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Advice For Parents

Managing mental health issues at summer camp

Camps are prepared to work with your child’s challenges

Kathy Kearns
Managing mental health issues at summer camp

When parents send a child to residential summer camp, they picture their child looking like the kids in the camp brochure — suntanned, laughing, with an arm wrapped around a new best friend.

While this scenario could be true for many children, it’s not always the case for children who struggle with coping
or self-care skills.

Statistics show that one in four youths struggle with a mental health problem — varying from mild to severe — including anxiety and depression, ADHD or hyperactivity disorders, bipolar disorders and severe emotional swings, and even suicidal ideation.

If during the school year, your child has had difficulties making friends, regularly struggles with anxiety or depression, or has threatened self-harm or harm to others, their mental state will not magically improve just by sending them to camp. In fact, if the support, counseling, or therapy your child usually receives at school is gone, their mental health problems will likely be exacerbated.

Does this mean that if your child has a mental health concern, they can’t attend summer camp? Absolutely not! Camp directors know that the youth mental health environment has changed dramatically in recent years, and many are equipped to handle children with a variety of diagnoses and challenges.

Mental health challenges come in many forms. Often, camp staff must be ready to deal with a far-ranging spectrum of family dynamics, risk factors and behaviors, ranging from eating disorders and bullying to exposure to abuse, neglect and family substance abuse.

The camp experience can provide a fantastic environment for a child to find new coping tools and to learn how to navigate life’s challenges. Camp adventure programs build self-esteem and resilience, offer a chance to nurture strong relationships with peers and adults, and create opportunities to learn life skills that will bolster their social, emotional and physical health.

With a more informed awareness of the changing needs of campers, New Hampshire camps are focusing on finding innovative ways to better support campers.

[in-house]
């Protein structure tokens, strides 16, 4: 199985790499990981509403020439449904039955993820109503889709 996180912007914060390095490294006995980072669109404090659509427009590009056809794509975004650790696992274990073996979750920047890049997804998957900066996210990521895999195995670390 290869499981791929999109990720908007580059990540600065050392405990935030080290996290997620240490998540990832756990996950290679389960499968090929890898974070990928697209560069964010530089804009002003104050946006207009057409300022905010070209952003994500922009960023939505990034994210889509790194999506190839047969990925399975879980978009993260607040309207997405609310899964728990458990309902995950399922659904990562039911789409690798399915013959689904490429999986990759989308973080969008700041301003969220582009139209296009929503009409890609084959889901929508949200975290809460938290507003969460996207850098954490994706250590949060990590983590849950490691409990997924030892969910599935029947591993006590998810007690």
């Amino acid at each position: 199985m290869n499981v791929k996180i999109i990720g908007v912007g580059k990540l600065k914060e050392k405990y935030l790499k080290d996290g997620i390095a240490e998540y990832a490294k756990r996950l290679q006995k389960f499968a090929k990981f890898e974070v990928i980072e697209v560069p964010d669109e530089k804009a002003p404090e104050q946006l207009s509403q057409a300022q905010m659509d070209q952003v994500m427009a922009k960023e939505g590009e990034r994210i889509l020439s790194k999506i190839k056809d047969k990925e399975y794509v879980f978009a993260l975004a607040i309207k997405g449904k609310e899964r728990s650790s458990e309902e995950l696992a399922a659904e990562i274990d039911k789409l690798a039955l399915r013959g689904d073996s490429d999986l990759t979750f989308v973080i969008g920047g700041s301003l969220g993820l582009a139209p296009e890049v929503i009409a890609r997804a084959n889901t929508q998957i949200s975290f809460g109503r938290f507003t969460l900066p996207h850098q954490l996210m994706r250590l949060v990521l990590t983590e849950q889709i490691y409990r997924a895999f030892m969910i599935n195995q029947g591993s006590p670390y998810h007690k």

For example, many camps now provide training for counselors in Mental Health First Aid programs. Summer staff learn to recognize the difference between typical, normal teenage angst and the warning signs that could signify the possibility of a full-blown mental health incident.

Additionally, many camps are hiring school psychologists and mental health professionals to live at camp throughout the summer session.

These professionals have the additional expertise and training required to decelerate a child’s anxiety, anger, or stress in the moment. With this training, they may be able to spot potential behavioral concerns or emotional issues before they escalate.

Campers in need of mental health counseling, day or night, can check in for support, just as they would at school with the school psychologist. Some camps will also arrange for a weekly or “as-needed” phone call to a home therapist or counselor.

If your child has a mental health challenge, how should you find and select the right camp to best support your child?

It’s important that parents research carefully what camps offer to find a program that will meet their child’s specific needs. There are also free camp search services that can help identify camps for consideration.

When speaking with a camp director, it’s vital that parents openly share their child’s previous or current mental health concerns so that staff are not surprised and are prepared to prevent incidents, recognize warning signs, and minimize or prevent potential problems on their child’s behalf. Be sure to ask the camp director about what types of mental health services are provided.

Two more tips:

If your child is receiving therapy or mental health support during the school year, be sure to notify the school psychologist or counselor before enrolling your child in a summer program. The school psychologist can convey the treatment plan to the camp psychologist so therapy continues during the summer months without interruption.

Be direct and honest with the camp administrator about your child’s mental health when you fill out the camp application. Your child is more likely to finish the summer successfully and experience all the benefits of residential camp that will help them thrive.

 

Kathy Kearns is a freelance writer and recently retired executive director of the Circle Program, a nonprofit organization that offers residential summer camp and year-round mentoring programs to underprivileged New Hampshire girls.

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